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eBay declassifies classifieds-happy Craiglist suit

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You could say that eBay has declassified its Craigslist lawsuit. But that might cause some confusion.

Yesterday, the world's largest online auction house removed the seal from its legal complaint against Craigslist, revealing that the two companies are squabbling over their competition in the online classifieds market.

This hardly comes as a shock. In August 2004, eBay purchased from a former employee in Craigslist a 28.4 per cent stake in the online classified ads site that deals in everything from prostitution to contract killing. Just a few months later, eBay launched its own classifieds operation: the Swahili-flavoured Kijiji.

At first, Kijiji concerned itself with markets outside the US, including Canada, France, Germany, Italy, China, Japan, and Taiwan. But last June, eBay took the operation stateside, going toe-to-toe with itself - and the other owners of the privately held Craigslist.

According to eBay's suit - unsealed here (PDF), with certain juicy bits redacted - Craigslist head honchos Craig Newmark and Jim Buckmaster decided that Kijiji's US debut destroyed certain shareholder rights attached to eBay's stake in their operation.

The Craiglisters sent eBay a letter complaining of "competitive activity" - the lawsuit says - and in a subsequent email message to then eBay CEO Meg Whitman, Buckmaster proclaimed "we are no longer comfortable having eBay as a shareholder, and wish to explore options for our repurchase."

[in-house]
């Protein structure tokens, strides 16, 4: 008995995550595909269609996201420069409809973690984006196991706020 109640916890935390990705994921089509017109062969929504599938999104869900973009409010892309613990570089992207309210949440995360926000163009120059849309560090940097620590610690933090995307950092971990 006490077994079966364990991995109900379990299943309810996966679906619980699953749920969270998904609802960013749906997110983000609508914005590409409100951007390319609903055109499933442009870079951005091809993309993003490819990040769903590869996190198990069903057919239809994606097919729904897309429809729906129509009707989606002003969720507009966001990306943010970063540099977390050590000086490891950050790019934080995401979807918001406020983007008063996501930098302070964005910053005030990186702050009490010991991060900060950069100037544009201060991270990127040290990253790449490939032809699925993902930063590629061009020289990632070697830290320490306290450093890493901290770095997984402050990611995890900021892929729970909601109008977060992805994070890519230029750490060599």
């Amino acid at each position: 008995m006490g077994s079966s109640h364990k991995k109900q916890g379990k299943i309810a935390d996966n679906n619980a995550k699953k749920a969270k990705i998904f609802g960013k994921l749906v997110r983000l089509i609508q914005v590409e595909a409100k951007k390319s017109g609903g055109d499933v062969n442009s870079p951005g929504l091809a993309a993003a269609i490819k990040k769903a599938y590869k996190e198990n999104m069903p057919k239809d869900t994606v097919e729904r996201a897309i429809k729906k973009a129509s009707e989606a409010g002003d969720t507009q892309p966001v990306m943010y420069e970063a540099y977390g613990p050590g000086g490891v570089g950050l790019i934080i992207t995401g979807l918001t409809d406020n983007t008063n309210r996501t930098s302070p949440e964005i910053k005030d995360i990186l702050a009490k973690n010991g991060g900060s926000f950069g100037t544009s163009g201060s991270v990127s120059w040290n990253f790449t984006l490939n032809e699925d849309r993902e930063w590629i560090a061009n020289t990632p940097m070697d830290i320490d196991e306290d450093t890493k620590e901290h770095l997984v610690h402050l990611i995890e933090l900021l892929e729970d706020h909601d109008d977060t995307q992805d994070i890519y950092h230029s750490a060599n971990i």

When eBay nabbed its stake in Craigslist it agreed to relinquish certain rights if it pulled a Kijiji. But eBay believes Newmark and Buckmaster have gone too far. Yesterday, it told The AP that the original agreement between the companies "always envisioned that there could be competitive activity".

With its suit, the auction house seeks to win back some of the shareholder rights the Craiglisters have taken away. The suit accuses Newmark and Buckmastrer of "breaching their fiduciary duties of care, loyalty, and good faith by implementing certain self-dealing transactions...which were designed specifically to benefit themselves to the detriment of eBay."

Meanwhile, in a blog post entitled "Tainted Love," the Craiglisters question whether eBay is merely trying to eat them. "We are surprised and disappointed by eBay’s unfounded allegations, which came to us out of the blue, without any attempt to engage in a dialogue with us," the post reads.

"eBay has absolutely no reason to feel threatened here — unless of course they’re contemplating a hostile takeover of Craigslist, or the sale of eBay’s stake in Craigslist to an unfriendly party." ®

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